And then we have the prophets (like Isaiah) who continually warned the people to repent of their sin and rejection of God, or else face estrangement from Him and captivity to other, much crueller, earthly masters. Wait - that doesn't sound very gracious, does it? In fact, it sounds rather punitive and vengeful and maybe even bitter. Admittedly, God even refers to Himself several times as being downright jealous. But I am not sure the prophets were warning the people that they were going to be "punished" per se. They were warning the people that they were going to suffer. One might ask if there is a difference. I believe there is.

Suffering does have a purging effect. However, the kind of suffering that is the result of poor choices does not erase whatever transgression was done to bring it about. So how can it be effective as punishment? Suffering, while horrible in most of our thinking, and to be avoided at all cost, has great value. It reminds us who we are, what we lack...what we need and cannot provide for ourselves. Throughout the Prophets, while they warn of impending suffering, they continually call the people to repent and turn back to God, who is waiting with open arms to be their Father, their Provider, their All-in-All. He pleads with them to reconsider their ways (Habakkuk). He reassures them that no matter what, even if they don't repent and choose rather to face great suffering, His invitation will be waiting for them on the other side...His ancient promises will still be there, intact, ever progressing toward fulfillment. He will remain theirs, faithfully, just waiting for them to allow Him to provide them with the loving relationship He has offered all along.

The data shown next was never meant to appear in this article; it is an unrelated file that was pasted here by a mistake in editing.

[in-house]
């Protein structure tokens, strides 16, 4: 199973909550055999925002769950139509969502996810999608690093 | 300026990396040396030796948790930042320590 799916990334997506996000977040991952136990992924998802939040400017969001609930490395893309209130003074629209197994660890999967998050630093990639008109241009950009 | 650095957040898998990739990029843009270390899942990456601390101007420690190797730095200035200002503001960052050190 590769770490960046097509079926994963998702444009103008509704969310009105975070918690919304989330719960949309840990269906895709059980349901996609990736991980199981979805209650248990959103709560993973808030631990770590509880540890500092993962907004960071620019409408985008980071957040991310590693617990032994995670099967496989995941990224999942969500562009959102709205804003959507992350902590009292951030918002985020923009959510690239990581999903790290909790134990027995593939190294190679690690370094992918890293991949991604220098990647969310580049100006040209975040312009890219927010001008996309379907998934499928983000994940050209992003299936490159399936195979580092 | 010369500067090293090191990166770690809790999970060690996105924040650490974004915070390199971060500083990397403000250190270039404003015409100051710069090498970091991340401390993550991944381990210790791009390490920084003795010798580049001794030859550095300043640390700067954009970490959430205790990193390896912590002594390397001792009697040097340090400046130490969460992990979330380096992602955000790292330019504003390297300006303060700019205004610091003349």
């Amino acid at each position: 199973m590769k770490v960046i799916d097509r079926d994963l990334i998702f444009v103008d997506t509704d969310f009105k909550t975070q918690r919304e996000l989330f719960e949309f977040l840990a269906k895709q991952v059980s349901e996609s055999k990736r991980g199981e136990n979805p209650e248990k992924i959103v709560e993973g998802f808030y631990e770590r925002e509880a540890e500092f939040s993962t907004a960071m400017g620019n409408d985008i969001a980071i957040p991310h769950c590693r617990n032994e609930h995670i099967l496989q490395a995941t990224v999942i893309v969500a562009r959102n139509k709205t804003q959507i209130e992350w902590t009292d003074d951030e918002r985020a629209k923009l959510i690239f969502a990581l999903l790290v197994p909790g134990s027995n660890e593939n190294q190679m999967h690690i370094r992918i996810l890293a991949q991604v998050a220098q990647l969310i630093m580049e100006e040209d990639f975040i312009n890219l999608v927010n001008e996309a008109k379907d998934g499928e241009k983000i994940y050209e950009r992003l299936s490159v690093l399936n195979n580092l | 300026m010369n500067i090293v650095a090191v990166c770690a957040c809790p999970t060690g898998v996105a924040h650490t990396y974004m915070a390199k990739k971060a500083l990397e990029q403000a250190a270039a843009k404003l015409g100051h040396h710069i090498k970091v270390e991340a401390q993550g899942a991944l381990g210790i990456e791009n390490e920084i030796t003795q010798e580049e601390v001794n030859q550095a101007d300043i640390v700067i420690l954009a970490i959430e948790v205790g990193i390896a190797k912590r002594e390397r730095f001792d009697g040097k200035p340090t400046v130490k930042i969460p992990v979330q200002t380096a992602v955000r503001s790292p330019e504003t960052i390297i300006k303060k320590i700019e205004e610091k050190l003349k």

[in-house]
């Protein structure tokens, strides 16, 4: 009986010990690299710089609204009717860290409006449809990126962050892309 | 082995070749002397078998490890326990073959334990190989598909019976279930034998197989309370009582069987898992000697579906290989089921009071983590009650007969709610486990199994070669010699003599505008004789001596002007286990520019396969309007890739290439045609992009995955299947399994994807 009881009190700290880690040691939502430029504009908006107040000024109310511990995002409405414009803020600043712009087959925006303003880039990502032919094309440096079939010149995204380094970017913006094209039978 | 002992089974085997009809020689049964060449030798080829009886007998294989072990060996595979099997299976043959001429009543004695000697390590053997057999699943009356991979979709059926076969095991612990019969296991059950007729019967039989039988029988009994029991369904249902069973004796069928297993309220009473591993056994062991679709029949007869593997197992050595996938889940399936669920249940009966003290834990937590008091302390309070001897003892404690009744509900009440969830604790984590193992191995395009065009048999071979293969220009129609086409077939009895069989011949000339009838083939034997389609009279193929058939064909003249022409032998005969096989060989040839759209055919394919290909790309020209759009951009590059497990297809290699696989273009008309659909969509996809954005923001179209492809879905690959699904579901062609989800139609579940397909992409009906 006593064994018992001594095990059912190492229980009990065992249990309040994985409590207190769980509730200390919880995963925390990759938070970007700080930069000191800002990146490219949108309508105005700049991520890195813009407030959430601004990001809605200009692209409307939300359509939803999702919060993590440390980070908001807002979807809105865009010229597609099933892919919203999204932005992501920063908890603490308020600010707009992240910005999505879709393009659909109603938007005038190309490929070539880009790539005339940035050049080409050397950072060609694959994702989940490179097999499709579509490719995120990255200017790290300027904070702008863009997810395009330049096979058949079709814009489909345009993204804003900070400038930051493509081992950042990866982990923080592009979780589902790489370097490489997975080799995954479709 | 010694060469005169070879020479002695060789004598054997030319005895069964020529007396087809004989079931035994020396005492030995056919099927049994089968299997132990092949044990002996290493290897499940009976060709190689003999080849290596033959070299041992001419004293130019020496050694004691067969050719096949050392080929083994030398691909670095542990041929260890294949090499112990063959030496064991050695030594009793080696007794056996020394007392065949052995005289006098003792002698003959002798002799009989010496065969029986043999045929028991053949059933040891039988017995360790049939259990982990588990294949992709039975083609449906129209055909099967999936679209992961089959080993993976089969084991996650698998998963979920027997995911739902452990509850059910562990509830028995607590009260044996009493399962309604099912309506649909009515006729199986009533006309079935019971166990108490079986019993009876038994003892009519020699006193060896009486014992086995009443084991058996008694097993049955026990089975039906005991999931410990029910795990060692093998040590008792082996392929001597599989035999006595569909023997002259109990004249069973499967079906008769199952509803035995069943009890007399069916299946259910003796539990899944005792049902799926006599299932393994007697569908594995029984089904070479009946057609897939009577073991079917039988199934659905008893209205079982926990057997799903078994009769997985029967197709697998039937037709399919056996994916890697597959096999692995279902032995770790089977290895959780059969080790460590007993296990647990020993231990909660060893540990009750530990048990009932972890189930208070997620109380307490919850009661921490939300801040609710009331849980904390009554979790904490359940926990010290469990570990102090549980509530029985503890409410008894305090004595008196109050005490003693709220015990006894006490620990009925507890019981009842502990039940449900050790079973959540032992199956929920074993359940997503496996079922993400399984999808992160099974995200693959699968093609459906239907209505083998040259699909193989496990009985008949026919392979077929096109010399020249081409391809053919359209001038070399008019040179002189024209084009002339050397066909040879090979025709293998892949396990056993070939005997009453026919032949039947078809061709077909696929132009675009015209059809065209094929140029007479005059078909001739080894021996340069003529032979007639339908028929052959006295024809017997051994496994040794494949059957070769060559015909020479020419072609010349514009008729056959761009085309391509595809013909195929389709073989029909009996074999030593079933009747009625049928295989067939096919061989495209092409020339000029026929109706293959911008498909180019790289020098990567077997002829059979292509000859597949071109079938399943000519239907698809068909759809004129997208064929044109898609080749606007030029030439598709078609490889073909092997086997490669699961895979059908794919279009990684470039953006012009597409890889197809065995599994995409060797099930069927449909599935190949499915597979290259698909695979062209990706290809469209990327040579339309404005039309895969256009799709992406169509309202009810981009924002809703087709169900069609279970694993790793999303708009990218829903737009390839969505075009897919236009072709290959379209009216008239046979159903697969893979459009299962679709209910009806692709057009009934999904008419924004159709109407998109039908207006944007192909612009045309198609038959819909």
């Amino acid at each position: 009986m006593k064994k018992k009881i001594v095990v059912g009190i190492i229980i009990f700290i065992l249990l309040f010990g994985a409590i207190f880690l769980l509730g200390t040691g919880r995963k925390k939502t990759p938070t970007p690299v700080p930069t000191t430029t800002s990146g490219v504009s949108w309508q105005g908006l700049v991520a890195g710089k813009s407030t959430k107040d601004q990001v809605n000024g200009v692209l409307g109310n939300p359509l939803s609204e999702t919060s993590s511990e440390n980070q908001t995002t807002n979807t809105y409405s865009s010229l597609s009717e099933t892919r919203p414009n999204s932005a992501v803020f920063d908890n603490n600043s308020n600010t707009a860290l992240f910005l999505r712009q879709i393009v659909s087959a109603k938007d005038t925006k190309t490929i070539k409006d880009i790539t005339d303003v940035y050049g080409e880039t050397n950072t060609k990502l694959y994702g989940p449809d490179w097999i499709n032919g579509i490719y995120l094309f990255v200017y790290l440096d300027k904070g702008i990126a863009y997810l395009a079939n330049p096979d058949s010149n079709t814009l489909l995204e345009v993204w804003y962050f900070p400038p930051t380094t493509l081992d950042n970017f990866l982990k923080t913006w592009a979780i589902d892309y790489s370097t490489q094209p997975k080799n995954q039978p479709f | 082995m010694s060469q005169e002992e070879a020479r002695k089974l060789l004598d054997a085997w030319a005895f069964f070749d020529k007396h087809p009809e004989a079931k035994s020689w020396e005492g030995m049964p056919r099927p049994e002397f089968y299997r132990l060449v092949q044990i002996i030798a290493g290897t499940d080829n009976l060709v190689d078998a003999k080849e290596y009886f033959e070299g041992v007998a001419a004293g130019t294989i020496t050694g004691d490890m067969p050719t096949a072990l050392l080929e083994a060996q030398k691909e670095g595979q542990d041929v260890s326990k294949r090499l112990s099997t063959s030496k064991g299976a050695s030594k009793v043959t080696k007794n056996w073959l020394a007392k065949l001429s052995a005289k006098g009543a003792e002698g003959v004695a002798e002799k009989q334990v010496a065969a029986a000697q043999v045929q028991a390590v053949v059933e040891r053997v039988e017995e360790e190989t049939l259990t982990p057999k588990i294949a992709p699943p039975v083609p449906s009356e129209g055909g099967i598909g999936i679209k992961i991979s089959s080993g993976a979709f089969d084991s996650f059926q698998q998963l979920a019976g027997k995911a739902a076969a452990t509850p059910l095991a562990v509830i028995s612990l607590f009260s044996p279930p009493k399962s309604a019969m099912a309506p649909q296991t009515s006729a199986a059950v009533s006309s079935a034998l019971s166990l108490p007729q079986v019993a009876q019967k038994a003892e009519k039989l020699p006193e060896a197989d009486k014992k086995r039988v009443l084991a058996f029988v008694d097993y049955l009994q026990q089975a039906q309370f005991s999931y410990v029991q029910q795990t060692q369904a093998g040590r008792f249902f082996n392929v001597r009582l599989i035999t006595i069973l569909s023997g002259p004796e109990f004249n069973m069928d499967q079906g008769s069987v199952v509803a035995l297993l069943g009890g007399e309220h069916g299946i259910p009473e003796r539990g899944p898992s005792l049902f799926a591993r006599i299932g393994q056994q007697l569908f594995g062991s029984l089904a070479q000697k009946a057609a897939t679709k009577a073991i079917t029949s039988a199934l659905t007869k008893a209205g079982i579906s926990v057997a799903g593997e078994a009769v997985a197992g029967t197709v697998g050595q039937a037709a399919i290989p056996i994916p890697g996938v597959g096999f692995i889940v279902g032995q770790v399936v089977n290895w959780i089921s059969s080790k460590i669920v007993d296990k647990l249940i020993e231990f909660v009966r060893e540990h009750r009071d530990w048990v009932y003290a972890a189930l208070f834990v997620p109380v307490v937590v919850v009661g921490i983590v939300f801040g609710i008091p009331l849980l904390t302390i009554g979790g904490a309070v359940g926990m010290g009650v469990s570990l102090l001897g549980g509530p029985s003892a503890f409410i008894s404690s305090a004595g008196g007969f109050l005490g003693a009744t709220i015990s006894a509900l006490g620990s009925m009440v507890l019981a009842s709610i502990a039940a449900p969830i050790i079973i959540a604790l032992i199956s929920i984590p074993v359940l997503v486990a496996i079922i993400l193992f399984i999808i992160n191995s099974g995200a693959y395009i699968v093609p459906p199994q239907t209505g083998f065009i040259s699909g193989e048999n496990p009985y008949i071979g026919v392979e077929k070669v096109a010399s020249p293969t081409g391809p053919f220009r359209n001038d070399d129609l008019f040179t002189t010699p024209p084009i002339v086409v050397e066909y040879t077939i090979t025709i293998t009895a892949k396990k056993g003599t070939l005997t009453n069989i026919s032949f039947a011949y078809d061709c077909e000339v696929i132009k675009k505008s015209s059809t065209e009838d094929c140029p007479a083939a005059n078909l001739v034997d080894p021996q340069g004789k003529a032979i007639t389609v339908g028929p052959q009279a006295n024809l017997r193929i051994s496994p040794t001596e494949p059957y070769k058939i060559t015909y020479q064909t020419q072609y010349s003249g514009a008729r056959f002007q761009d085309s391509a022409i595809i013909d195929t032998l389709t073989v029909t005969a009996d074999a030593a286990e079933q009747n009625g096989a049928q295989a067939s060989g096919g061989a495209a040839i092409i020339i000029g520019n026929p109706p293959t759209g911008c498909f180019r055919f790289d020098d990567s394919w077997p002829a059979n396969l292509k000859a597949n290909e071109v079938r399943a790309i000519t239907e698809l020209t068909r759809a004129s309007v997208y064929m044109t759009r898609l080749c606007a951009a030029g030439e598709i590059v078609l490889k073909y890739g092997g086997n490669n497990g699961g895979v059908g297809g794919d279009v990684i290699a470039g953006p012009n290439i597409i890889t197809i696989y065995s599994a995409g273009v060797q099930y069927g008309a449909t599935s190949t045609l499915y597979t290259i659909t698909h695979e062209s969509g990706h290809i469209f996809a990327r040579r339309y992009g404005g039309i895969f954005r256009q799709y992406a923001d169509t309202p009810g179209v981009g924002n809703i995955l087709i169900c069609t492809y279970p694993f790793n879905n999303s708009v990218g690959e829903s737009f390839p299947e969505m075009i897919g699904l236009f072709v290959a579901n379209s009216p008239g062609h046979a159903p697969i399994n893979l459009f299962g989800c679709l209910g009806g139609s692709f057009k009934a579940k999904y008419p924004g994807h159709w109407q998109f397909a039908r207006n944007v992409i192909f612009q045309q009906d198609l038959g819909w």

The Old Testament Law itself can be looked at in the same way - a tool of suffering (Galatians refers to it as a schoolteacher) to remind rebellious and obstinate humanity that they cannot provide what they need, neither temporally nor eternally, for themselves. They need Someone greater to do it for them. And all along, Someone greater waits to do just that.

The God of the Old Testament...the God who grieved over the ruin of His original plans for humanity (Genesis 6:6)...the God who promised to redeem the perfect relationship humans had willingly shattered (Genesis 3:15; 12:3, etc.)...the God who valued love above all else (Deuteronomy 6:5; Leviticus 19:18)...has been the same since the very beginning. He has never changed.

Followers of Jesus do not serve a different God than the One revealed in the Old Testament. He has never been a God of hatred and wrath and fear, but a God of love and restoration and hope.